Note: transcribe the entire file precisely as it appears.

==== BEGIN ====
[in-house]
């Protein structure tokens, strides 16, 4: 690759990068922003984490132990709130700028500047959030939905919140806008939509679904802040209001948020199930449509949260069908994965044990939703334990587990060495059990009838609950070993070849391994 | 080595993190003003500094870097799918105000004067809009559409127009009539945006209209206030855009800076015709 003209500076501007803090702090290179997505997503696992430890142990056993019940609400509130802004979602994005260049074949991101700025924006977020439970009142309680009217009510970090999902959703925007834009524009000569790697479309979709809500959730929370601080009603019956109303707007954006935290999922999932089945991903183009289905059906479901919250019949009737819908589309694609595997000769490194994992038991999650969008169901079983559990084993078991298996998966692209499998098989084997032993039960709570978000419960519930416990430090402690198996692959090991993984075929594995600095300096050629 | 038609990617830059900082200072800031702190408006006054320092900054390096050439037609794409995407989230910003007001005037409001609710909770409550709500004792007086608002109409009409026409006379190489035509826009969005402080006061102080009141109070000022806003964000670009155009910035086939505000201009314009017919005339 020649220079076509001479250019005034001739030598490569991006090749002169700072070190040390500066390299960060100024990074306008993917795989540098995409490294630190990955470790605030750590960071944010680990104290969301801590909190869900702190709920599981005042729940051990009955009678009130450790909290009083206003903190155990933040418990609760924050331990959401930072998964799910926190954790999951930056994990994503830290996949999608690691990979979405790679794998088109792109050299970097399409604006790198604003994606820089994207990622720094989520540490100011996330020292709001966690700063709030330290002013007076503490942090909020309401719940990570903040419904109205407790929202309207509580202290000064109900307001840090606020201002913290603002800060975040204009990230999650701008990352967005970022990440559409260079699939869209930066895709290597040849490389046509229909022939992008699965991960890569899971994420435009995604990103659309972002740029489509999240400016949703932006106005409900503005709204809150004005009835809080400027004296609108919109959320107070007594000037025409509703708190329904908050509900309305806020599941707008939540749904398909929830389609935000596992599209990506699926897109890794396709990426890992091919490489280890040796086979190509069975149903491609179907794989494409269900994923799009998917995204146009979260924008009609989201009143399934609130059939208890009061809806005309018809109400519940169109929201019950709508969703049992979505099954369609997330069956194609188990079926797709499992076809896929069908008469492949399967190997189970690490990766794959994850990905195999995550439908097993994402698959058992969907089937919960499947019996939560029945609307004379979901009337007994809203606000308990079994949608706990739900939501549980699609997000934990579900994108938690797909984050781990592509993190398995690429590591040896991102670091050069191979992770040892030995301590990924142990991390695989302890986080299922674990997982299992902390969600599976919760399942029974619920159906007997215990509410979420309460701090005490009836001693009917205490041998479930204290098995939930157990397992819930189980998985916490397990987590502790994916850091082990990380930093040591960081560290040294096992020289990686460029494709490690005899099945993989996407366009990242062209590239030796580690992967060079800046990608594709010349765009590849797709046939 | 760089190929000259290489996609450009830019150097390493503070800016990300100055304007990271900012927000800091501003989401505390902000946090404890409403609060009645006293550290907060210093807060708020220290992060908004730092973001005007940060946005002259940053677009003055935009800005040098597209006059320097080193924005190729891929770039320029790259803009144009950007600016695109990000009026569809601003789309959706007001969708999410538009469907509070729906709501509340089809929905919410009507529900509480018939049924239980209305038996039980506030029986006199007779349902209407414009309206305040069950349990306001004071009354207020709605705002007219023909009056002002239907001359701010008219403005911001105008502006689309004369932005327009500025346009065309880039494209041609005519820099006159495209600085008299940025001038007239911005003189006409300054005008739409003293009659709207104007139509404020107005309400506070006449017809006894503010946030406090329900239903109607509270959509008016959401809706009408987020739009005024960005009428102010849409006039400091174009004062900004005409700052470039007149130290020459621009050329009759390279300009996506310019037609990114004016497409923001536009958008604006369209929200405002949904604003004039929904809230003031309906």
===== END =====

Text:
[in-house]
């Protein structure tokens, strides 16, 4: 690759990068922003984490132990709130700028500047959030939905919140806008939509679904802040209001948020199930449509949260069908994965044990939703334990587990060495059990009838609950070993070849391994 | 080595993190003003500094870097799918105000004067809009559409127009009539945006209209206030855009800076015709 003209500076501007803090702090290179997505997503696992430890142990056993019940609400509130802004979602994005260049074949991101700025924006977020439970009142309680009217009510970090999902959703925007834009524009000569790697479309979709809500959730929370601080009603019956109303707007954006935290999922999932089945991903183009289905059906479901919250019949009737819908589309694609595997000769490194994992038991999650969008169901079983559990084993078991298996998966692209499998098989084997032993039960709570978000419960519930416990430090402690198996692959090991993984075929594995600095300096050629 | 038609990617830059900082200072800031702190408006006054320092900054390096050439037609794409995407989230910003007001005037409001609710909770409550709500004792007086608002109409009409026409006379190489035509826009969005402080006061102080009141109070000022806003964000670009155009910035086939505000201009314009017919005339 020649220079076509001479250019005034001739030598490569991006090749002169700072070190040390500066390299960060100024990074306008993917795989540098995409490294630190990955470790605030750590960071944010680990104290969301801590909190869900702190709920599981005042729940051990009955009678009130450790909290009083206003903190155990933040418990609760924050331990959401930072998964799910926190954790999951930056994990994503830290996949999608690691990979979405790679794998088109792109050299970097399409604006790198604003994606820089994207990622720094989520540490100011996330020292709001966690700063709030330290002013007076503490942090909020309401719940990570903040419904109205407790929202309207509580202290000064109900307001840090606020201002913290603002800060975040204009990230999650701008990352967005970022990440559409260079699939869209930066895709290597040849490389046509229909022939992008699965991960890569899971994420435009995604990103659309972002740029489509999240400016949703932006106005409900503005709204809150004005009835809080400027004296609108919109959320107070007594000037025409509703708190329904908050509900309305806020599941707008939540749904398909929830389609935000596992599209990506699926897109890794396709990426890992091919490489280890040796086979190509069975149903491609179907794989494409269900994923799009998917995204146009979260924008009609989201009143399934609130059939208890009061809806005309018809109400519940169109929201019950709508969703049992979505099954369609997330069956194609188990079926797709499992076809896929069908008469492949399967190997189970690490990766794959994850990905195999995550439908097993994402698959058992969907089937919960499947019996939560029945609307004379979901009337007994809203606000308990079994949608706990739900939501549980699609997000934990579900994108938690797909984050781990592509993190398995690429590591040896991102670091050069191979992770040892030995301590990924142990991390695989302890986080299922674990997982299992902390969600599976919760399942029974619920159906007997215990509410979420309460701090005490009836001693009917205490041998479930204290098995939930157990397992819930189980998985916490397990987590502790994916850091082990990380930093040591960081560290040294096992020289990686460029494709490690005899099945993989996407366009990242062209590239030796580690992967060079800046990608594709010349765009590849797709046939 | 760089190929000259290489996609450009830019150097390493503070800016990300100055304007990271900012927000800091501003989401505390902000946090404890409403609060009645006293550290907060210093807060708020220290992060908004730092973001005007940060946005002259940053677009003055935009800005040098597209006059320097080193924005190729891929770039320029790259803009144009950007600016695109990000009026569809601003789309959706007001969708999410538009469907509070729906709501509340089809929905919410009507529900509480018939049924239980209305038996039980506030029986006199007779349902209407414009309206305040069950349990306001004071009354207020709605705002007219023909009056002002239907001359701010008219403005911001105008502006689309004369932005327009500025346009065309880039494209041609005519820099006159495209600085008299940025001038007239911005003189006409300054005008739409003293009659709207104007139509404020107005309400506070006449017809006894503010946030406090329900239903109607509270959509008016959401809706009408987020739009005024960005009428102010849409006039400091174009004062900004005409700052470039007149130290020459621009050329009759390279300009996506310019037609990114004016497409923001536009958008604006369209929200405002949904604003004039929904809230003031309906």